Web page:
Lentil: Origins and Development
- Leilani LucasAffiliated withDepartment of Archaeology, Flinders UniversityInstitute of Archaeology, University College London Email author
- , Dorian Q. FullerAffiliated withDepartment of Archaeology, Flinders UniversityInstitute of Archaeology, University College London
Basic Species Information
Lentil is the common English name of the cultivated legume, Lens culinaris Medik. The genus, Lens, is in the plant family Fabaceae, in the subfamily Papilionoindeae, and in the tribe Vicieae. Lentil ranks fifth in the world’s production of seed legumes, after soybean (Glycine max L.), pea (Pisum sativum), chickpea (Cicer arietinum), and cow pea (Vigna unguiculata). It is grown worldwide and the largest producing country is Canada, followed by India, Turkey, and the United States (http:/faostat.fao.org). The global success of this crop is due largely to the high protein content of its seeds (25 %) and therefore its use as a common meat substitute (Zohary 1995). In addition to being a companion to a starch-rich diet of cereal-based agriculture, legumes are a valuable resource in restoring nitrogen to the soil as they are able to fix atmospheric nitrogen and replenish soil fertility (Zohary et al. 2012).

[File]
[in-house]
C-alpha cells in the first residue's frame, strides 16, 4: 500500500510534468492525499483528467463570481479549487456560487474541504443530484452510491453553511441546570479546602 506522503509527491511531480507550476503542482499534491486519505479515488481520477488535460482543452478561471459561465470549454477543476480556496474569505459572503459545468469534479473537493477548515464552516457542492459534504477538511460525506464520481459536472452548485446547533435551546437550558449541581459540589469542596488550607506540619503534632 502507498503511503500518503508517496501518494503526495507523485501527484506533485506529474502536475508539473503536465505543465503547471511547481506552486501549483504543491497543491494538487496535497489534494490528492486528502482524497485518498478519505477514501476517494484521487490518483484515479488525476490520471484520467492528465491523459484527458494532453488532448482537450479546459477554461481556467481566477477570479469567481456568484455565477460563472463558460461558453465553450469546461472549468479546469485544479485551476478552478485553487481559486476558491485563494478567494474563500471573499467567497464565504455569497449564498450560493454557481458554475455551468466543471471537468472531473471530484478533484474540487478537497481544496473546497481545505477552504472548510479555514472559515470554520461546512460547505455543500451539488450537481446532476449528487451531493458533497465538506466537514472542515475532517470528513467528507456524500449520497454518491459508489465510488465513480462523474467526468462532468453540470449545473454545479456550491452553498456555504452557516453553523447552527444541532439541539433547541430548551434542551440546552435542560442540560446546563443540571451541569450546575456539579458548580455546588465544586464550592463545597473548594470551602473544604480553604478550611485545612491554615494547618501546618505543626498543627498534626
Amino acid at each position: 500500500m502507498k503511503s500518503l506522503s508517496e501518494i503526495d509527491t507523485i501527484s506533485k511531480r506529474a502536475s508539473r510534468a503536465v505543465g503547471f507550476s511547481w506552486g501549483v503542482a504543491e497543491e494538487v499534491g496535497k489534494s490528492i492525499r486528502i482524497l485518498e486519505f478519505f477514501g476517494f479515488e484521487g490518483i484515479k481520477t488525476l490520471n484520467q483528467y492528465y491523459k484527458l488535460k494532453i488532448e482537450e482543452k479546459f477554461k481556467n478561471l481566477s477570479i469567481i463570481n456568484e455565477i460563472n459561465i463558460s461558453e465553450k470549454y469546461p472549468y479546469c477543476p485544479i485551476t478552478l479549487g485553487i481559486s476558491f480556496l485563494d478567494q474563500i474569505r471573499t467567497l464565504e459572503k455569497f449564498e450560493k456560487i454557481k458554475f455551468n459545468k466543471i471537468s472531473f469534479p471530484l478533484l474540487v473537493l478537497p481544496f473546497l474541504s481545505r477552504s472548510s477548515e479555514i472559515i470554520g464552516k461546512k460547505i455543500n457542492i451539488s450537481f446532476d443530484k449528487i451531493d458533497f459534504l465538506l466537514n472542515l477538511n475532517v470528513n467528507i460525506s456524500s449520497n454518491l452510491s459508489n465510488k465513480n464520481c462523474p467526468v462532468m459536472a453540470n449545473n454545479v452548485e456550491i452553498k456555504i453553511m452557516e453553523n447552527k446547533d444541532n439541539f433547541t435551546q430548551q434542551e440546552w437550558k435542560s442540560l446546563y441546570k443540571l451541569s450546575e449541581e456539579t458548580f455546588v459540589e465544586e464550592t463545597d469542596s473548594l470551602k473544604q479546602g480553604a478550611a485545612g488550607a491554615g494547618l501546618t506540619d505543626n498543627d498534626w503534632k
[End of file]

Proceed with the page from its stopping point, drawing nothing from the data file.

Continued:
Lens culinaris was domesticated in S ...
- Lentil: Origins and Development
- Reference Work Title
- Encyclopedia of Global Archaeology
- pp 4487-4490
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- Springer New York
- Copyright Holder
- Springer Science+Business Media New York
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